AUSTIN, Texas – Texas Gov. Greg Abbott said Friday that the state has increased hospital bed capacity by 142% since the start of March and there are now more than 19,000 beds available across the state.
Here are the major points Abbott made during his update:
- According to Abbott, his executive order to postpone non-essential procedures and doctor’s visits and his waiver to allow double occupancy at hospitals has allowed the state to go from 8,155 available beds to 19,695 beds available to treat coronavirus patients.
- Abbott also said there are more than 2,000 ICU beds available.
- The state is working to keep those beds staffed
- Abbott issued waivers that allow out-of-state doctors and nurses as well as retired medical professionals to practice in the state. These waivers ensure that those additional beds will be staffed, according to Abbott.
- The governor said the strike force has identified 8,742 ventilators that can be used for patients who need them and is currently working to identify more.
- Abbott said the goal is to make sure Texas does not go through what New York did where they through there were enough ventilators and other supplies but then realized they needed more. Abbott said his goal for the state is to get ahead of a potential spike and be prepared.
Physician and former member of the Texas House of Representatives, Dr. John Zerwas broke down the categories of available beds during the news conference.
According to Zerwas, there are five levels:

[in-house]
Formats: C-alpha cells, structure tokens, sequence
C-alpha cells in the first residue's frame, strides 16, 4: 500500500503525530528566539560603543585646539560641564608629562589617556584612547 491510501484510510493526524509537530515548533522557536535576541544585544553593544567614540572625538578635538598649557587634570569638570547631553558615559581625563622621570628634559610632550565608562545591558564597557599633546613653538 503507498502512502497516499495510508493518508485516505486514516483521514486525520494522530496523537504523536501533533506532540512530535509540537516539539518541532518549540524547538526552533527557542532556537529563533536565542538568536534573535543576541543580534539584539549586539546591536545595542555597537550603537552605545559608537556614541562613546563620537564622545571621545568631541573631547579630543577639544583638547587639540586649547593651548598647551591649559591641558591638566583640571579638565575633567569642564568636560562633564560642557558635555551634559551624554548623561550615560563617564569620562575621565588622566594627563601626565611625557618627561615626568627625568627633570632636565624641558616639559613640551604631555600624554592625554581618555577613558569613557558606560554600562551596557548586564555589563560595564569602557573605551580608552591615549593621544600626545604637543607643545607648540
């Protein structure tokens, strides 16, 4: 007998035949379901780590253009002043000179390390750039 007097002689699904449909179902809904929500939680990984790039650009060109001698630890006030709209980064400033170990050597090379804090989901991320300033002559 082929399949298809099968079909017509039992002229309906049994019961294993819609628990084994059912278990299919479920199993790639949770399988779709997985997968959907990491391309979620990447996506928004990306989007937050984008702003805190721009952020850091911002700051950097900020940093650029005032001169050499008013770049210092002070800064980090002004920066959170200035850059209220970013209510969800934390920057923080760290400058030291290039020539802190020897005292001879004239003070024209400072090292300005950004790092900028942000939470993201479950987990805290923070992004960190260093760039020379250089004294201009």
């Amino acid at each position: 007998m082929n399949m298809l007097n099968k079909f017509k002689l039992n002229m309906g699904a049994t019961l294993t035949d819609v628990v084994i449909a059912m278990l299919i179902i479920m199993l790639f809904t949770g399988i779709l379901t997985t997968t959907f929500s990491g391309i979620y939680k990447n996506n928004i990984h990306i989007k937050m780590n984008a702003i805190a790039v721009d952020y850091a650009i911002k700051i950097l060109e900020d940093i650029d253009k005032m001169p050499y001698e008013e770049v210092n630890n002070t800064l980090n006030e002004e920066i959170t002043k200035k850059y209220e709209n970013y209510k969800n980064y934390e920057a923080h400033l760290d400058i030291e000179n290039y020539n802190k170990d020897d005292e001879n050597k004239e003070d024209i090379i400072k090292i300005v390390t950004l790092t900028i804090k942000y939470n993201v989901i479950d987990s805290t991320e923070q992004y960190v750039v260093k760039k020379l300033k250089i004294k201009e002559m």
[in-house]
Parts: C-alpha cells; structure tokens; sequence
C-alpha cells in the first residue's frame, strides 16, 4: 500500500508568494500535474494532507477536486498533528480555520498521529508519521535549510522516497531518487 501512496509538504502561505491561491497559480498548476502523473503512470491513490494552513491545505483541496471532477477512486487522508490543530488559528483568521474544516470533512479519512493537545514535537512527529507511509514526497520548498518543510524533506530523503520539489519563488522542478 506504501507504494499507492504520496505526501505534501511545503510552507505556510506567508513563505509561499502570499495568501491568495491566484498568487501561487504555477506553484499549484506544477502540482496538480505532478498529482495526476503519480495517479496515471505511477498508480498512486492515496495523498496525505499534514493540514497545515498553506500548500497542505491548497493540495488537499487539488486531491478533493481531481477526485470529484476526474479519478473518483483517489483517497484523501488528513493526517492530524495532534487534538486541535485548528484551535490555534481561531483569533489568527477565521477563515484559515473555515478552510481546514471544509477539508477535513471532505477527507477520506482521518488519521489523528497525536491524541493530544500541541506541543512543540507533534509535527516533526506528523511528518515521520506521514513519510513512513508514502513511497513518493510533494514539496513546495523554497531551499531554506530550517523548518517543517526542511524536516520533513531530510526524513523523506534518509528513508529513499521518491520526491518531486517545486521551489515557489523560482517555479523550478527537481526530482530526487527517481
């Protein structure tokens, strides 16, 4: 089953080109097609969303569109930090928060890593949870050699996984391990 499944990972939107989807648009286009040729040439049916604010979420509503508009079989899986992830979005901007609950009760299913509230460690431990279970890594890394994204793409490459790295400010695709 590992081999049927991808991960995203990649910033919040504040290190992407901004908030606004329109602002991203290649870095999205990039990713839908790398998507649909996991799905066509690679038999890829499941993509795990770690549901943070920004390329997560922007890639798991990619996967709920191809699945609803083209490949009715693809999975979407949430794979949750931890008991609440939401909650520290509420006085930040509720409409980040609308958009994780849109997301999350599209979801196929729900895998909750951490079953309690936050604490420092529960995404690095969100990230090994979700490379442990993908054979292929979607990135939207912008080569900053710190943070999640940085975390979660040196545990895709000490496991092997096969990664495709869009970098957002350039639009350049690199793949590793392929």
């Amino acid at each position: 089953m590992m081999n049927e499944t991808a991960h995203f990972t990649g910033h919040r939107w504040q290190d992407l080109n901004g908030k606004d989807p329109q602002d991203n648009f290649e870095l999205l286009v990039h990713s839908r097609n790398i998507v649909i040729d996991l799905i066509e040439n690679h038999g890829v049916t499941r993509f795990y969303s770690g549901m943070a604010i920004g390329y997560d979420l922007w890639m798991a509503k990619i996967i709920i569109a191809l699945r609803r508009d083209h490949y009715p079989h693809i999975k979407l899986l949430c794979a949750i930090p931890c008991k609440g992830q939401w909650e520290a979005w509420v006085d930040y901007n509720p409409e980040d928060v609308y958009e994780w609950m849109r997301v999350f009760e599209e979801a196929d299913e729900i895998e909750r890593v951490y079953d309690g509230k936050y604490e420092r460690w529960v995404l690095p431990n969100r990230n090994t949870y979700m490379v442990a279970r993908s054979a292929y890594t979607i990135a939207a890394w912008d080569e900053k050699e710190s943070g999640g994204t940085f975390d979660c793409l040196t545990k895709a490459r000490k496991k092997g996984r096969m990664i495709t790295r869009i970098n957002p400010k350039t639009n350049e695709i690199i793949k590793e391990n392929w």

These are beds, equipment and staff that are available as of today, Zerwas said. All the beds Abbott mentioned are in this level, according to Zerwas.
These are beds that can be “surged into,” according to Zerwas. If the equipment and staff for these beds is provided, that will open up another 7,600 beds for sick people.
Zerwas said there are also an additional 2,200 beds that can be used for ICU patients, and if they use a double occupancy waiver, that opens up another 2,200 beds.
According to Zerwas, that is well over 10,000 beds that are ready to go, they just need to the staff and equipment.
This is looking at how to use beds differently. Zerwas gave the example of post-anesthesia beds. He said those are essentially ICU beds and they can be repurposed and used for coronavirus patients. Zerwas said operating rooms could also be used to house patients.
These are beds that are not in hospitals but are in places that people can be taken care of such as free-standing ER, ambulatory surgery centers, nursing home etc. Hospitals can reach out to places and run those places under their license.
These are non-traditional locations such as hotels, motels or hospitals that the federal government has stood up, Zerwas said. These places where patients who are not requiring a lot of extra care or who are recovering can stay, according to Zerwas.
You can watch the full briefing below: